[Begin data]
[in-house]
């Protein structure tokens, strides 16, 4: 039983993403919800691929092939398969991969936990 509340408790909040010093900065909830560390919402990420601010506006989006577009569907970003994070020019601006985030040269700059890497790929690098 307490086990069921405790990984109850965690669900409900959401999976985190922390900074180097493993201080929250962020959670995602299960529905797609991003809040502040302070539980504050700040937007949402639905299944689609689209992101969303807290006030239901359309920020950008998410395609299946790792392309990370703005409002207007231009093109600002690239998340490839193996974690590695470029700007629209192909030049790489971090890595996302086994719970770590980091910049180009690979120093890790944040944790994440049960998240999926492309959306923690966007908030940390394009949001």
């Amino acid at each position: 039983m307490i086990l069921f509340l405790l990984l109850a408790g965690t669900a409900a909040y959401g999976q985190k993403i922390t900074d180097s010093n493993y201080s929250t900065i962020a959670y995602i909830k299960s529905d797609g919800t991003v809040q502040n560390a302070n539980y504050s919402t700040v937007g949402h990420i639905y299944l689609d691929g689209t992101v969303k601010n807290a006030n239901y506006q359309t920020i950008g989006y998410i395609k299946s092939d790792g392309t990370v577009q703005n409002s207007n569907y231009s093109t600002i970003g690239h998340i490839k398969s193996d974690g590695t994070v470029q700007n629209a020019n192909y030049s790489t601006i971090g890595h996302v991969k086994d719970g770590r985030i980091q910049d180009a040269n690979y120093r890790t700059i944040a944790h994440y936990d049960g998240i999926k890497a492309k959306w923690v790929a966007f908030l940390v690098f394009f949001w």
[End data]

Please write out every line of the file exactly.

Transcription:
[in-house]
């Protein structure tokens, strides 16, 4: 039983993403919800691929092939398969991969936990 509340408790909040010093900065909830560390919402990420601010506006989006577009569907970003994070020019601006985030040269700059890497790929690098 307490086990069921405790990984109850965690669900409900959401999976985190922390900074180097493993201080929250962020959670995602299960529905797609991003809040502040302070539980504050700040937007949402639905299944689609689209992101969303807290006030239901359309920020950008998410395609299946790792392309990370703005409002207007231009093109600002690239998340490839193996974690590695470029700007629209192909030049790489971090890595996302086994719970770590980091910049180009690979120093890790944040944790994440049960998240999926492309959306923690966007908030940390394009949001």
């Amino acid at each position: 039983m307490i086990l069921f509340l405790l990984l109850a408790g965690t669900a409900a909040y959401g999976q985190k993403i922390t900074d180097s010093n493993y201080s929250t900065i962020a959670y995602i909830k299960s529905d797609g919800t991003v809040q502040n560390a302070n539980y504050s919402t700040v937007g949402h990420i639905y299944l689609d691929g689209t992101v969303k601010n807290a006030n239901y506006q359309t920020i950008g989006y998410i395609k299946s092939d790792g392309t990370v577009q703005n409002s207007n569907y231009s093109t600002i970003g690239h998340i490839k398969s193996d974690g590695t994070v470029q700007n629209a020019n192909y030049s790489t601006i971090g890595h996302v991969k086994d719970g770590r985030i980091q910049d180009a040269n690979y120093r890790t700059i944040a944790h994440y936990d049960g998240i999926k890497a492309k959306w923690v790929a966007f908030l940390v690098f394009f949001w």